It makes sense in a backwards sort of way. Last year's NSA revelations scared people into seeking more privacy online, and so they turned to Tor, the anonymous web browser. Then, we learned that the NSA is actually targeting people that use Tor, sending users running in the opposite direction. Understandably, this has Tor worried.
In an interview with The Guardian, Tor's chief executive Andrew Lewman expressed some of his concerns about the internet in the post-Snowden era. Lewman basically told the paper that Tor is struggling to scale and suggests that spy agencies are part of the problem. "It's been co-opted by GCHQ and the NSA that if you're using Tor, you must be a criminal," said Lewman. "I know the NSA and [British spy agency] GCHQ want you to believe that Tor users are already suspect, because, you know, god forbid who would want their privacy online, they must be terrorists."
We already knew this, but it's interesting. Authorities' interest in tracking Tor users is only getting more aggressive. The FBI has recently been busy planting malware in Tor users' computers. It's for a good cause! But still. It's part of a larger movement that's peeling back the layers of an anonymous internet tool that many non-criminals now depend on to stay safe, and the idea that government hackers could strip them of their anonymity is very scary. We know that it's possible.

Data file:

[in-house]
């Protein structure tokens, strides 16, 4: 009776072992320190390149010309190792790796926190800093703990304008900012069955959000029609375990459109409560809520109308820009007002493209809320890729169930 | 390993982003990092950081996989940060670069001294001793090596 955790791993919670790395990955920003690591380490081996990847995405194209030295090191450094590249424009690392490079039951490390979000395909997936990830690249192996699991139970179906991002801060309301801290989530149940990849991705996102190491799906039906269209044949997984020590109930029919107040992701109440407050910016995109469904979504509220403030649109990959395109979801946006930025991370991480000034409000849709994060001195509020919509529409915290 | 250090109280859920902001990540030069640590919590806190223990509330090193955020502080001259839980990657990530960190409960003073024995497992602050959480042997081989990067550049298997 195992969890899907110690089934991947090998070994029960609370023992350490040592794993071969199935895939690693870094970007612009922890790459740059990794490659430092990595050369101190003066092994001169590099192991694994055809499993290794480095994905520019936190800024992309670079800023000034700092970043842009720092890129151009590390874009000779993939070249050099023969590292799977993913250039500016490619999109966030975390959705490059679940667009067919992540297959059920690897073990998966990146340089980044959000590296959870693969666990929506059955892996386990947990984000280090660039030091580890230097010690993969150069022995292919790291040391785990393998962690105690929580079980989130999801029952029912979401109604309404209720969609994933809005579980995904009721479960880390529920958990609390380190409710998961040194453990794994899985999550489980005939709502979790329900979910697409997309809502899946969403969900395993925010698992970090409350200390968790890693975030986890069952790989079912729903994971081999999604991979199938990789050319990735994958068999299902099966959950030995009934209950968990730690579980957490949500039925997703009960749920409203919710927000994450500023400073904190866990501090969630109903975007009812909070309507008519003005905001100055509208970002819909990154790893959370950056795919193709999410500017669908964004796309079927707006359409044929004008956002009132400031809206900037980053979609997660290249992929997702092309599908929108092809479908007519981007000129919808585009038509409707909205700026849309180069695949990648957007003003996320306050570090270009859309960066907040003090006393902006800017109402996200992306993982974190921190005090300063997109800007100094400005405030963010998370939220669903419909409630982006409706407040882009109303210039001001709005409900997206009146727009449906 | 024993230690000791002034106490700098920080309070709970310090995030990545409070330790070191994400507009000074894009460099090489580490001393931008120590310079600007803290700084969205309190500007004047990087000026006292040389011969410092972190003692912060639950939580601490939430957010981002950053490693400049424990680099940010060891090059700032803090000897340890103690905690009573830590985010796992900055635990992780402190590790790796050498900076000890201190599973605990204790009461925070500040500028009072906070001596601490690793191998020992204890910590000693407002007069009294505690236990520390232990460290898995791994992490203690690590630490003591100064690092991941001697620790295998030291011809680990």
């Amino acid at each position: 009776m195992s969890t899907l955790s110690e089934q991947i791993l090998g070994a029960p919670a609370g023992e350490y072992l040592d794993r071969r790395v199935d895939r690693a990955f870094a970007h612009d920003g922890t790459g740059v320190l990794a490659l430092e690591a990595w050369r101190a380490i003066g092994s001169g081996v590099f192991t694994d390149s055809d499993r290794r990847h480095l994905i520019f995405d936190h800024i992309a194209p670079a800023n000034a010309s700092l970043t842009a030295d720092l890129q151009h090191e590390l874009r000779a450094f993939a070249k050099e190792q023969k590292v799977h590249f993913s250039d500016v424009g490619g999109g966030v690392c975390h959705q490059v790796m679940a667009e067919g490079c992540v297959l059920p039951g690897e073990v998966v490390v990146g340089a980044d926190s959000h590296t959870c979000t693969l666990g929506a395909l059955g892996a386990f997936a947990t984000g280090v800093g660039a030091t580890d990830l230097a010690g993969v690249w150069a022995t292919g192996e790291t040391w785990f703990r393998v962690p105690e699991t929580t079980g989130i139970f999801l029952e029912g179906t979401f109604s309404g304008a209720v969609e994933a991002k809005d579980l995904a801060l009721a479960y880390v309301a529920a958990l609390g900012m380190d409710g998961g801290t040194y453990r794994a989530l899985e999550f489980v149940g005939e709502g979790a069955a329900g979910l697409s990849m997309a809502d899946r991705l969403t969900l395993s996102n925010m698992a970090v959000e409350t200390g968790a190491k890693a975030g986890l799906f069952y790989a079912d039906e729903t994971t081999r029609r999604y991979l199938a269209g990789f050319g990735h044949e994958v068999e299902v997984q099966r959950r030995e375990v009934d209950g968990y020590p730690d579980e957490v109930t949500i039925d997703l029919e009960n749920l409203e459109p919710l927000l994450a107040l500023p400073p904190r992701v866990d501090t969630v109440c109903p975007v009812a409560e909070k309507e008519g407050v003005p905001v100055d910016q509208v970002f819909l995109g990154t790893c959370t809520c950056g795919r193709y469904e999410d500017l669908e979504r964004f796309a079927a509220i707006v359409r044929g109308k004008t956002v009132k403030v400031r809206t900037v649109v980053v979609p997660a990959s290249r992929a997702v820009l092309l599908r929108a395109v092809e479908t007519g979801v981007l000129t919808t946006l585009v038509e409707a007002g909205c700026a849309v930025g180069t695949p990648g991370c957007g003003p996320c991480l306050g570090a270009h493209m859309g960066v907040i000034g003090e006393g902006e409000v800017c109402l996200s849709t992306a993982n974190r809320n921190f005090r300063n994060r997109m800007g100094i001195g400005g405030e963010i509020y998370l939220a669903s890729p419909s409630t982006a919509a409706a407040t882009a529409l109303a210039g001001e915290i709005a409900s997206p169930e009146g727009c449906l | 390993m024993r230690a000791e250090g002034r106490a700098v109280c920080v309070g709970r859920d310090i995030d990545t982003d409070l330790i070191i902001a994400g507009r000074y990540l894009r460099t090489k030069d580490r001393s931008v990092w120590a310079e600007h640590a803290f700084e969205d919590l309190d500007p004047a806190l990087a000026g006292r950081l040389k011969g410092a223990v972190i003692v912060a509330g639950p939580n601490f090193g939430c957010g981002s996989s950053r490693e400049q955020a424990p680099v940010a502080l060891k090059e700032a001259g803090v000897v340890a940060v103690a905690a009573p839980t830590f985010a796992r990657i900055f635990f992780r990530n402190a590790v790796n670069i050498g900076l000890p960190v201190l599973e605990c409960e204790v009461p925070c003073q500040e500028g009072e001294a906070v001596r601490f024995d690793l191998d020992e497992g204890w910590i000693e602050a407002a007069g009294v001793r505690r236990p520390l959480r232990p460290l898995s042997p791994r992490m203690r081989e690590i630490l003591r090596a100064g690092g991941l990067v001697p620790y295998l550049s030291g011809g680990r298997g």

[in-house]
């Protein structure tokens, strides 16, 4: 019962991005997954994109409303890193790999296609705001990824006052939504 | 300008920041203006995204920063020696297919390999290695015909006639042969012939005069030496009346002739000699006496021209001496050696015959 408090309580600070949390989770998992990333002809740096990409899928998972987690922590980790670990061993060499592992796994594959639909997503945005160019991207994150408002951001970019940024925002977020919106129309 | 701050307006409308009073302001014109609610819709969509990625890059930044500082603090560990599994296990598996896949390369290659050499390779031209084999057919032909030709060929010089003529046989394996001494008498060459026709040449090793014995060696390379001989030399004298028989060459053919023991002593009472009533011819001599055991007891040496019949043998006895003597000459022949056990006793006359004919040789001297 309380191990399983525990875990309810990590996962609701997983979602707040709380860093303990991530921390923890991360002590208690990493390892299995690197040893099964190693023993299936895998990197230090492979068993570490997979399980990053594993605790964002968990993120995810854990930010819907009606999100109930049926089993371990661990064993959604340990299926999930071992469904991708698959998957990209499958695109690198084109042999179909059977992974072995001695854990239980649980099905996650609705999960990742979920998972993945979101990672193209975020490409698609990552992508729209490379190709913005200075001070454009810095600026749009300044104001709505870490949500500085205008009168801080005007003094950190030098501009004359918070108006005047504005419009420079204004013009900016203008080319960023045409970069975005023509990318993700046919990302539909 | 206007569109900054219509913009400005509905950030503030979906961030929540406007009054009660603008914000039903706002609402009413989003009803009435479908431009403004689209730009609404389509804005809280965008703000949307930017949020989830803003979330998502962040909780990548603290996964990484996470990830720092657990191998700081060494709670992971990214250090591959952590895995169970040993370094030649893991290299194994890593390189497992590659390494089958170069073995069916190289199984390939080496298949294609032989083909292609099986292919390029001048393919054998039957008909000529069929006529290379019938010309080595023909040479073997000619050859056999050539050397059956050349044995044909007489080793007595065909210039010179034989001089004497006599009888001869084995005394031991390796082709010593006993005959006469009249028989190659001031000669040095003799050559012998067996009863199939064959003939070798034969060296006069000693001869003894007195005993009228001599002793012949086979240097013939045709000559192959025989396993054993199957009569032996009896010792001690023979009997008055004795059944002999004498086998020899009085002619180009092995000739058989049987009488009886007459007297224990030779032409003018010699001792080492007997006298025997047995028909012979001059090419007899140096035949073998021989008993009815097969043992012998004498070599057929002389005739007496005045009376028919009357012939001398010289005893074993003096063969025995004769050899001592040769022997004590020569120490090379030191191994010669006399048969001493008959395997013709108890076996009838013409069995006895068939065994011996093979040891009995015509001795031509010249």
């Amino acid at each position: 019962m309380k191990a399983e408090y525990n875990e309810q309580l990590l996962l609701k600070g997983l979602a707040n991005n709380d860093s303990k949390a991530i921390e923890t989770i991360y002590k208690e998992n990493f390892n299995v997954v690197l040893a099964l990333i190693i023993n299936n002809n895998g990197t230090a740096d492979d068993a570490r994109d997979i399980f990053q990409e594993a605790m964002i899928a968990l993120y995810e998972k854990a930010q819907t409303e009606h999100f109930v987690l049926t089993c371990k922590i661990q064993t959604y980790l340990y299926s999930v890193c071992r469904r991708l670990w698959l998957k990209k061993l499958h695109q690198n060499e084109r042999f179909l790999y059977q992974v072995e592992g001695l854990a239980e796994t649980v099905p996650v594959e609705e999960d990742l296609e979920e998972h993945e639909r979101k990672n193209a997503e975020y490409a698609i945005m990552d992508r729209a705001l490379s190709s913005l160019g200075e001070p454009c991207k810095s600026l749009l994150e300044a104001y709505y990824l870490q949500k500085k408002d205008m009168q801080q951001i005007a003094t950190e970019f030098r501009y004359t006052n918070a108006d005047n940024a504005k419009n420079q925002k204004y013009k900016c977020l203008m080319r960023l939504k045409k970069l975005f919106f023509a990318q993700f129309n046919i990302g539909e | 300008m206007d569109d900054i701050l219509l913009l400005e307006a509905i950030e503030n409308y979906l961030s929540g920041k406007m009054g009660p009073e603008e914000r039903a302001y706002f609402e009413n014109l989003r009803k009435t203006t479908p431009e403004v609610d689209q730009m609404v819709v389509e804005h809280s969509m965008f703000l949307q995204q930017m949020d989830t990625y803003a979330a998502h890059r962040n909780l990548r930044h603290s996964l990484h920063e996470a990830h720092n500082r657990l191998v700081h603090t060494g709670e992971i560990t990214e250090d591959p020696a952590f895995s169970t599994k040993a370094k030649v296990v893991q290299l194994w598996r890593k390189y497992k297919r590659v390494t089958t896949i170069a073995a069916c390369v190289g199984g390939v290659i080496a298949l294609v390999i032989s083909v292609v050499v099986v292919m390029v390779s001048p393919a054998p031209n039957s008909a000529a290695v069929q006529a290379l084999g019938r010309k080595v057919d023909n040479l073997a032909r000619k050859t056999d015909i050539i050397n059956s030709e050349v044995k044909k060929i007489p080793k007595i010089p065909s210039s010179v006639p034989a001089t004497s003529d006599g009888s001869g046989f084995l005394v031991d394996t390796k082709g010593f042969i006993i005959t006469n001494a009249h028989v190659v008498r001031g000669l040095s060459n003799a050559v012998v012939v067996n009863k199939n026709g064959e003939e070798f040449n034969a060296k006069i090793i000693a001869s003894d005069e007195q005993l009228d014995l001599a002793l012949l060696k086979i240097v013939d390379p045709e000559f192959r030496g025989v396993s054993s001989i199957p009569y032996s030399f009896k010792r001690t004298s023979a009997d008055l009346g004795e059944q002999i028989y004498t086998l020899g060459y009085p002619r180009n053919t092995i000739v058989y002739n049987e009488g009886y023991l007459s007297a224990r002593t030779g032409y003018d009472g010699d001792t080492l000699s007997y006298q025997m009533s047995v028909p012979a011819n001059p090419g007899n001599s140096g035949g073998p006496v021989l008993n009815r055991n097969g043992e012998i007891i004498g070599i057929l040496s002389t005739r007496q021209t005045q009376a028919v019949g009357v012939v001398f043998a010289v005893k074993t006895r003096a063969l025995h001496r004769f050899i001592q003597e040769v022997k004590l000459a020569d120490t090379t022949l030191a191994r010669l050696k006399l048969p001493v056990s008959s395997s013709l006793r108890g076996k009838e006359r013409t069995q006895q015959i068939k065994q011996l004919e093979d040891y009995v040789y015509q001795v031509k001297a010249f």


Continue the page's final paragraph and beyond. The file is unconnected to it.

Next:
The little ray of sunshine in all of this is that Tor awareness is spreading to new sectors. This week, Aphex Twin teased his first album in over a decade on Tor, and the artist's attracted over 133,000 views on a part of the anonymous web that's typically pretty quiet. This is great PR for Tor, which seems a little bit sick of being known only as the hacker browser. It really is so, so much more. [The Guardian]